Season with freshly ground salt and pepper.
And we have a winner. The amounts of all these ingredients aren't etched in stone. If you want it more garlicky, then add more garlic. If you want it more cheesy, then put in extra parmesan. If you want it nuttier, then by all means add more nuts. Actually, the traditional recipes for pesto call for pine nuts. I'm not all that fond of pine nuts, but I love pecans, so pecans go into my pesto. You could use walnuts if you prefer. And for a nuttier, more intense flavor, you could toast the nuts before adding them.
Pesto with whole wheat pasta. Kathy, I thought you'd like the whole wheat touch.
Pesto on apple slices for a different flavor combination.

Monday, September 28, 2009

Rosie Makes Pita Bread.

The other day I made a delicious bean salad,
which in turn led me to make tahini and hummus,
 which in turn led me to think about making my own pita bread.
I know, it's scary how my mind works.
My ingredients:
3 cups Prairie Gold whole wheat flour
 (+ a bit more - maybe 1/4 cup- for kneading)
 ( I found the flour on one of my trips to Yoders Market in Yanceyville, NC.)
 2 tsp salt
1 pkg yeast
2 TB olive oil
1 1/2 cups water
I mixed all the ingredients together.
I turned the dough out onto a lightly floured board
and started kneading,
 using just sprinklings of the reserved flour as needed.
Here's my dough after about 10 minutes of kneading.
I covered the dough and let it rest for about 20 minutes.
 And lookie ... it's spread out.
 Then I kneaded for about 10 more minutes
adding a sprinkling of flour as needed.
This is a sticky dough.
I turned the dough into my oiled bowl,
covered in plastic wrap, and put it into the refrigerator.
For the first four hours,
 I checked the dough every hour and pressed it down.
 Then I just left it alone for 2 days in the fridge.
Supposedly the long rise develops the flavor.
Two days later, I'm ready to make pita bread
. I go to get my dough out and find that Mr. Hawthorne
 has placed heavy tupperware containers on top of my dough.
Thank you, Mr. Hawthorne.
I let it come to room temperature
and did my trick of nuking a wet towel,
 then wrapping it around the bread,
and letting the heat and the steam do its magic in the microwave.
As I said, the dough is very sticky.
I divided the dough into 12 little balls ...
... then rolled each one out into a disk,
about 1/4 inch thick, covered with plastic,
and let rest for about 20 minutes.
And here are my little disks.
video video
I ended up rolling the disks back into balls, and flattening with my hand and letting them rest again.
I preheated my oven, with a pizza stone in it, to 500 degrees. About 2 minutes before baking an individual pita,
 I spritzed it with water, as the dough will not puff if there's not enough moisture.
 You could knead the extra water in,
but spritzing is a lot easier.
Then I cracked salt over top and
 placed the dough on the 500 degree pizza stone (or cast iron skillet)
and baked for 4 minutes.

Ugh. My first attempt.
This is what the un-spritzed pita looked like.
 I'm not feeling the love here.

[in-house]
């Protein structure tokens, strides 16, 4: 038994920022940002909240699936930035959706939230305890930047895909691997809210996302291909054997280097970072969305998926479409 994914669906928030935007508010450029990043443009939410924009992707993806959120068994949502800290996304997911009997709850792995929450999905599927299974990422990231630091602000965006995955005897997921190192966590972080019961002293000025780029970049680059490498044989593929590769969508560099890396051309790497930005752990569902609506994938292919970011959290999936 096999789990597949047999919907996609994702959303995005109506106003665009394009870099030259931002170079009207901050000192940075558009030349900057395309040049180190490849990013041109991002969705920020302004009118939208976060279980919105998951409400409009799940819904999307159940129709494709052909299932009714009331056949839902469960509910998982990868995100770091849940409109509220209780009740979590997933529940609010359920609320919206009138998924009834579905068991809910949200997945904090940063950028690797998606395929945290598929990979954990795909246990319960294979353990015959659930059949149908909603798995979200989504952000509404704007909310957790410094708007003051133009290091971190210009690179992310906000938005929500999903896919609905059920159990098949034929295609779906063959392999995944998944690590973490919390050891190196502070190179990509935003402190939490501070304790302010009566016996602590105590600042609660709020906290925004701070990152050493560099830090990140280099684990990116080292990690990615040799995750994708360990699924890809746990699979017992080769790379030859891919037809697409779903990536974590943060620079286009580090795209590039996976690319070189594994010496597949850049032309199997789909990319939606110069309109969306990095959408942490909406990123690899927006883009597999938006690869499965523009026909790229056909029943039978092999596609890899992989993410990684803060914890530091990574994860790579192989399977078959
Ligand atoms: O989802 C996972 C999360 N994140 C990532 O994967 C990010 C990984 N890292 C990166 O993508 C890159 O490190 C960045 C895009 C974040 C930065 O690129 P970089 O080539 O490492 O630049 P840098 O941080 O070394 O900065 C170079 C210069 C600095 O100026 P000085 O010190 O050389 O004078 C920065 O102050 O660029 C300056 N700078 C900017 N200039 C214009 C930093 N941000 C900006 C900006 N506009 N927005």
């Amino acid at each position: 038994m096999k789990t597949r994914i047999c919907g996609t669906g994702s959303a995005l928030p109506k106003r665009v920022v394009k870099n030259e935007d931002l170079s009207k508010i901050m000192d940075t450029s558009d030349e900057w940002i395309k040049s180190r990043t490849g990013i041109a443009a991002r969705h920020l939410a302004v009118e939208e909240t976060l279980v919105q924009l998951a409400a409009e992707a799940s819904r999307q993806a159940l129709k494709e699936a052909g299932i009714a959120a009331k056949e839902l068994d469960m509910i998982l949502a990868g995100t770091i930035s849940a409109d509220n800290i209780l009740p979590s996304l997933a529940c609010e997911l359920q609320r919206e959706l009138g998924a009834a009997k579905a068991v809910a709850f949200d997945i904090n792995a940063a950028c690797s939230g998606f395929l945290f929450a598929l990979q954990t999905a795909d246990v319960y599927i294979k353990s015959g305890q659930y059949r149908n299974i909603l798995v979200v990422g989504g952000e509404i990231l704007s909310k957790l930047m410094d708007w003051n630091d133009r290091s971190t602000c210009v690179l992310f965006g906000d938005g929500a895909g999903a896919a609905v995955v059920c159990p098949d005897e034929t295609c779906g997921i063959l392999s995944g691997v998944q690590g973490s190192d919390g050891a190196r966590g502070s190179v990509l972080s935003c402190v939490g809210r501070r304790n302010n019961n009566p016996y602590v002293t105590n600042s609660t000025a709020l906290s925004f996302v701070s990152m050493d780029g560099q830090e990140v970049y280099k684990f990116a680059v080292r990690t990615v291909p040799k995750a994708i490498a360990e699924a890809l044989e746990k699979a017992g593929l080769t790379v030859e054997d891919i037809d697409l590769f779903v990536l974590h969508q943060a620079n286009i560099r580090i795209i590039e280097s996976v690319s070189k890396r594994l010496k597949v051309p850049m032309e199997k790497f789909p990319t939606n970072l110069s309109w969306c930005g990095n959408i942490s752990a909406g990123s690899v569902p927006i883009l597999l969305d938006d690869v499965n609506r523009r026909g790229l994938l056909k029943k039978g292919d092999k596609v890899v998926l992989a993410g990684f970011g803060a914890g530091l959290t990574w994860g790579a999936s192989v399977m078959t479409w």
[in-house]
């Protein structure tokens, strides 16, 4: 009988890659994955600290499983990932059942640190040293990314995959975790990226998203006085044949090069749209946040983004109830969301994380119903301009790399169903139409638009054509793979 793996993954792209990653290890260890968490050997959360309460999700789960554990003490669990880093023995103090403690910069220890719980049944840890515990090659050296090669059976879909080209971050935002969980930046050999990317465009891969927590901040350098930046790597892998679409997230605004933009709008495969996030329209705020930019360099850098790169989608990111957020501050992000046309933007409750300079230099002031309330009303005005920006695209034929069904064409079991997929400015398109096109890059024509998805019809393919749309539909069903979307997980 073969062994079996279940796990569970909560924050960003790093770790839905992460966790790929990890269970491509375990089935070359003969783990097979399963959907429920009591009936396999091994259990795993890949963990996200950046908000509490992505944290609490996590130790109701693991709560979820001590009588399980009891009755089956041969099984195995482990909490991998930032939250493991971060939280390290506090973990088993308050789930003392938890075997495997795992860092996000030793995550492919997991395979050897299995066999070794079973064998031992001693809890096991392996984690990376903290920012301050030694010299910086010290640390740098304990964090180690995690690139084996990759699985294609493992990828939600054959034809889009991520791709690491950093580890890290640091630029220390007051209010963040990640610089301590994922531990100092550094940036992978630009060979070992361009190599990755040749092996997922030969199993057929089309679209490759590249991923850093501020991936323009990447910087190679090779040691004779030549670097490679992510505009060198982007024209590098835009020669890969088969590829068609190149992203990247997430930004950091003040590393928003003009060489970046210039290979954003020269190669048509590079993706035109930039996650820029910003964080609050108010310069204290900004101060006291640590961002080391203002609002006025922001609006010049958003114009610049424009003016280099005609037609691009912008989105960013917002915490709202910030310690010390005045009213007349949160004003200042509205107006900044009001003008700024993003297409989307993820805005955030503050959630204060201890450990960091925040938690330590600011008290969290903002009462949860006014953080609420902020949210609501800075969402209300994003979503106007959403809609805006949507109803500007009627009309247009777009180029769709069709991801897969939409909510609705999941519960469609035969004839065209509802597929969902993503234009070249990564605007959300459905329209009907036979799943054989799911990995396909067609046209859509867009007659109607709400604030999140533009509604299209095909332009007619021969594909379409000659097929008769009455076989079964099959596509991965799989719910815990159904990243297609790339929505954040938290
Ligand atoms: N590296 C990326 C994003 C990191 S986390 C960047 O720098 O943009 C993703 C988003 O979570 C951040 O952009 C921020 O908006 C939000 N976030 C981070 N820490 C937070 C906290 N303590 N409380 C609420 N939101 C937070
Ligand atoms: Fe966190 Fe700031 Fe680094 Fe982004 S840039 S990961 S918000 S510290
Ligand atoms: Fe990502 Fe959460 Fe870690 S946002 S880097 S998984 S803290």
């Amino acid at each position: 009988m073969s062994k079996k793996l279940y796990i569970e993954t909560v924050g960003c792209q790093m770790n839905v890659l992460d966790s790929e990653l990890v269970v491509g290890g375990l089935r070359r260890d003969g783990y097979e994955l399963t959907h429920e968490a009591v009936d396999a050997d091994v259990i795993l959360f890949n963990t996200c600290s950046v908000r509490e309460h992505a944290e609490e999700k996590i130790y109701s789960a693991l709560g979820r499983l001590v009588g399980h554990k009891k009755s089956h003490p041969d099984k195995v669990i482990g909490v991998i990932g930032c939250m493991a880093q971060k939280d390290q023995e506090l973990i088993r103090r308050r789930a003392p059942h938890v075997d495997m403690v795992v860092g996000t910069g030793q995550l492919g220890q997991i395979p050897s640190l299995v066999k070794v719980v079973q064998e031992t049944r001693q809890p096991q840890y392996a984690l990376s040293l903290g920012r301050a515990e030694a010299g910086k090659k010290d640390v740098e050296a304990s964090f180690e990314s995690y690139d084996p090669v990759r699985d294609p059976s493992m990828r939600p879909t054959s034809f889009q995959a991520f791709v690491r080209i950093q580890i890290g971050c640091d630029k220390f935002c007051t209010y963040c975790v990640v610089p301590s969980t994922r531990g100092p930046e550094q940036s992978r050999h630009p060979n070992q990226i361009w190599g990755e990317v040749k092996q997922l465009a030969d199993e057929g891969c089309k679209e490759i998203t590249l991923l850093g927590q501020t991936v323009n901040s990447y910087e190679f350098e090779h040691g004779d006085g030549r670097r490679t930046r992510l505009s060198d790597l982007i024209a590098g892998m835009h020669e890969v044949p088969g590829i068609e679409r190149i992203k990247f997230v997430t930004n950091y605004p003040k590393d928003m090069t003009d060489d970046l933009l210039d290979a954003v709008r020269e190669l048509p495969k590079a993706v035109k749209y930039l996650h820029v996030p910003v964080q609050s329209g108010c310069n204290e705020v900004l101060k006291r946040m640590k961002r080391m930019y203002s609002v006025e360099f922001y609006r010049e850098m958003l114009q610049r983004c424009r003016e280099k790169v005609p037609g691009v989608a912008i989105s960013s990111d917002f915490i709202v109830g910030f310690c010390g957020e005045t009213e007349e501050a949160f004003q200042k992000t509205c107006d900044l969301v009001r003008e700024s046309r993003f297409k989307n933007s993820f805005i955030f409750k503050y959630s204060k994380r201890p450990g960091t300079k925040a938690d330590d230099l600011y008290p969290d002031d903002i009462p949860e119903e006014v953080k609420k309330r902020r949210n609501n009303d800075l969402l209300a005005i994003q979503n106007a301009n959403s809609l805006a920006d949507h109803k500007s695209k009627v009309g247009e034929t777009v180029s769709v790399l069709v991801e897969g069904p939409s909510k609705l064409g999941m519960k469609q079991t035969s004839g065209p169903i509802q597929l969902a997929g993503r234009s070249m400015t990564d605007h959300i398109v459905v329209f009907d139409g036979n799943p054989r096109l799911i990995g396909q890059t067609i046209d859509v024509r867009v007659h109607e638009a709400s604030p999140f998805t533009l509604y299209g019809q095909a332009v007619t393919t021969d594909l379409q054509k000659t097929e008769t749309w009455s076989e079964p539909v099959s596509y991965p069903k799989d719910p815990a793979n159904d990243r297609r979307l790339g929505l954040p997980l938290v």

Second attempt.
 Pita takes some work.
 And a little practice.
Not quite there yet.
Now, I'm getting somewhere.

I'm starting to feel the love.
WHOOT, indeedy!
I'll do better next time.

Not too shabby for my first attempt.
 Next time, I'll press them out a bit thicker,
maybe even add some all-purpose flour,
 and I think I'll have perfect pita.

Sunday, September 27, 2009

Mr. Hawthorne Makes Moreover Soup.

In case you don't know what "moreovers" are I'll redirect you to the original post, here. And this is what I wrote: Nothing goes to waste in the Hawthorne Household. And I don't refer to the remnants as leftovers. Immediately after writing the word "leftovers," I knew I needed another word that was more real, more definitive, and positive. First I thought of the word re-do's. But that implies it wasn't done right the first time around when it certainly was. Then I considered do-overs. But, of course, that, too, has a negative connotation. I've put a lot of thought into this, trying to come up with just the right word which describes the process of what I do in the life chain of the produce and viande I prepare and serve and consume. And my word is moreovers. Think about it: You've already produced and served a wonderful, satisfying, convivial repast. So, what's next? MORE is next. When you say "Moreover," you're likely going to top what you previously said, put an exclamation point there, and/or put it in bold or italics. So, I have no leftovers. I have MOREOVERS!
Moving on to today's moreovers, I had a bit of the short ribs from the other day and also the pork tenderloin and Mr. Hawthorne is making Moreover Soup.
A large can of Dei Fratelli crushed tomatoes went into the pot, along with some potato chunks. Mr. Hawthorne tasted and pronounced these tomatoes way superior to store brand tomatoes.
Pickings were slim on the boneless beef ribs.
Plenty of pork, though.
Mr. Hawthorne chunked the pork and added that to the pot ...
... along with some frozen green peas. I believe Mr. Hawthorne put in a beef bouillon cube, freshly ground salt and pepper, oregano, and a few drops of Texas Pete. You could add whatever veggies you like - onions, celery, carrots, turnips, lima beans. They'd all be good. Heat through.
And you have a wonderfully flavorful, hearty, Moreover Soup.
Ooooh. What's that holding the soup in? (Not the paper towel.) Why, I believe it is homemade pita bread ...